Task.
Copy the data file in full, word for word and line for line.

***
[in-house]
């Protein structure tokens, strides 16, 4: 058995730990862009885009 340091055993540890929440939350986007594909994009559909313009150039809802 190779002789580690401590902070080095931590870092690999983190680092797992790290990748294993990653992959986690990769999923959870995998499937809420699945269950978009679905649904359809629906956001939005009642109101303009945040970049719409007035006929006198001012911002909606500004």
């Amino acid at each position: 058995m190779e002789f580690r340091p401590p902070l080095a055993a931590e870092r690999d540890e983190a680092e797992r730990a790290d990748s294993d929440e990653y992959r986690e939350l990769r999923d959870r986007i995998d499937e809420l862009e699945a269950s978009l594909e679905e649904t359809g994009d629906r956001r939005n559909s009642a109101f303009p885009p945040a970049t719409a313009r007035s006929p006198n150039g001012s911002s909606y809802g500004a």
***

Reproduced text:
[in-house]
């Protein structure tokens, strides 16, 4: 058995730990862009885009 340091055993540890929440939350986007594909994009559909313009150039809802 190779002789580690401590902070080095931590870092690999983190680092797992790290990748294993990653992959986690990769999923959870995998499937809420699945269950978009679905649904359809629906956001939005009642109101303009945040970049719409007035006929006198001012911002909606500004």
């Amino acid at each position: 058995m190779e002789f580690r340091p401590p902070l080095a055993a931590e870092r690999d540890e983190a680092e797992r730990a790290d990748s294993d929440e990653y992959r986690e939350l990769r999923d959870r986007i995998d499937e809420l862009e699945a269950s978009l594909e679905e649904t359809g994009d629906r956001r939005n559909s009642a109101f303009p885009p945040a970049t719409a313009r007035s006929p006198n150039g001012s911002s909606y809802g500004a």